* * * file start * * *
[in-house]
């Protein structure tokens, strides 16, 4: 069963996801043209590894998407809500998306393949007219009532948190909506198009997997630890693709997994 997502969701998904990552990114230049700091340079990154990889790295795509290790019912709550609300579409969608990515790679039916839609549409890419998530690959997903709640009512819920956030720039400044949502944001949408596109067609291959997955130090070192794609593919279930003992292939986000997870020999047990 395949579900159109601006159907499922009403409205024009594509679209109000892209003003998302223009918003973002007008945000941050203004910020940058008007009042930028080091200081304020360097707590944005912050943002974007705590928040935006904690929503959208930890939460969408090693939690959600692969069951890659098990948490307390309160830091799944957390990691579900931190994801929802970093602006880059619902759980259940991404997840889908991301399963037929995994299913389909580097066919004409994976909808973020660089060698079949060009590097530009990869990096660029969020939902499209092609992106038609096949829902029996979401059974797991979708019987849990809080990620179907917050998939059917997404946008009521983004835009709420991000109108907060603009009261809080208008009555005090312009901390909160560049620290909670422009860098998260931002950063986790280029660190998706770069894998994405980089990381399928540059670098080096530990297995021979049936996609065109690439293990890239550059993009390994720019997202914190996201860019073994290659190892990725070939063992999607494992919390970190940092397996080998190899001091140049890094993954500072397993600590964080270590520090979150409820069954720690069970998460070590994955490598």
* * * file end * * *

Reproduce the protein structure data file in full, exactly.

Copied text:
[in-house]
């Protein structure tokens, strides 16, 4: 069963996801043209590894998407809500998306393949007219009532948190909506198009997997630890693709997994 997502969701998904990552990114230049700091340079990154990889790295795509290790019912709550609300579409969608990515790679039916839609549409890419998530690959997903709640009512819920956030720039400044949502944001949408596109067609291959997955130090070192794609593919279930003992292939986000997870020999047990 395949579900159109601006159907499922009403409205024009594509679209109000892209003003998302223009918003973002007008945000941050203004910020940058008007009042930028080091200081304020360097707590944005912050943002974007705590928040935006904690929503959208930890939460969408090693939690959600692969069951890659098990948490307390309160830091799944957390990691579900931190994801929802970093602006880059619902759980259940991404997840889908991301399963037929995994299913389909580097066919004409994976909808973020660089060698079949060009590097530009990869990096660029969020939902499209092609992106038609096949829902029996979401059974797991979708019987849990809080990620179907917050998939059917997404946008009521983004835009709420991000109108907060603009009261809080208008009555005090312009901390909160560049620290909670422009860098998260931002950063986790280029660190998706770069894998994405980089990381399928540059670098080096530990297995021979049936996609065109690439293990890239550059993009390994720019997202914190996201860019073994290659190892990725070939063992999607494992919390970190940092397996080998190899001091140049890094993954500072397993600590964080270590520090979150409820069954720690069970998460070590994955490598």